PORTLAND – On hot summer days, 74-year-old HelenRuth Stephens doesn't dare leave her apartment. Not to get the mail or take out the trash.
“You don’t do it because you’ll be breathless by the time you get back,” she says.
She suffers from asthma and chronic obstructive pulmonary disease. Both affect her lungs. Hot weather drains her energy, she says, and makes it hard for her to breathe.
Stephens is the type of person public health officials worry about as they’re preparing for climate change.
That’s in part because of her existing health problems, but also because she lives in what scientists call an urban heat island. It’s a part of the city that soaks up more of the sun’s heat because it has a lot of buildings, pavement and vehicle traffic.
Stephens’ building is surrounded by a black asphalt parking lot, a dense network of city streets lined with more apartments and the whirring of traffic on Interstate 405. That means when it gets hot outside, it’s even hotter in her neighborhood.
More than half of the average city landscape is covered in dark, sun-absorbing surfaces such as asphalt or dark roofing, according to Ben Mandel with the Heat Island Group at Lawrence Berkley Labs. Those surfaces can get 60 to 70 degrees hotter than more reflective surfaces or greenery and actually radiate heat into the surrounding air both day and night.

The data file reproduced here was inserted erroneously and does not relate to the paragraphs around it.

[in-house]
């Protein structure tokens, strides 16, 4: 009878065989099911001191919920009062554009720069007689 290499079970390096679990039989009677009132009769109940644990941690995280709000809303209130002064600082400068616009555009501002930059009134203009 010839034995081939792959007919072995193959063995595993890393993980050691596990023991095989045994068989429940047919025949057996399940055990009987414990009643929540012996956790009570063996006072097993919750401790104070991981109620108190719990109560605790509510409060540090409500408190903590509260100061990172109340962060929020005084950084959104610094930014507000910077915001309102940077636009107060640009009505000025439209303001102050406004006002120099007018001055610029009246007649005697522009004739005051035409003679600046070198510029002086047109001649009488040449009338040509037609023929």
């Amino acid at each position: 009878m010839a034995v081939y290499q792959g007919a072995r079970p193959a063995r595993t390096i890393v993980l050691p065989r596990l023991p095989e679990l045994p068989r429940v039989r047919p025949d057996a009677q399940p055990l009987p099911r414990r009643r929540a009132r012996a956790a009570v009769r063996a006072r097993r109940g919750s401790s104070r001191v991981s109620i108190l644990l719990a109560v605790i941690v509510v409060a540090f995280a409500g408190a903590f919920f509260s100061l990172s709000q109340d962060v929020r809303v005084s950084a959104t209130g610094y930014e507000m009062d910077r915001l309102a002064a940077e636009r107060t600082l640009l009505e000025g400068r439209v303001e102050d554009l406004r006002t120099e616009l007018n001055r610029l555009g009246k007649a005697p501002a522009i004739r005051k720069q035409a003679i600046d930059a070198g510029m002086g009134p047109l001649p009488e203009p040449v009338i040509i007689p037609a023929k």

“On a 90-degree day, if a roof has been in the sun all day, it’s not going to be 90 degrees. It’s going to be maybe 150 degrees as a result of all the heat it’s accumulated,” says Mandel.
During a heat wave, hot surfaces in the city drive air temperatures in the city even higher.
“The longer the heat wave persists, the hotter the city keeps getting because it keeps absorbing the heat with nowhere to dissipate it,” says Mandel. “That’s actually the most deadly impact of the heat island effect.”
The prospect of hotter summers has health officials taking a close look at urban heat islands. Climate models predict hotter summers and a higher likelihood of extreme heat events in the coming decades, and experts say that poses health risks – even in the milder climates of Oregon and Washington.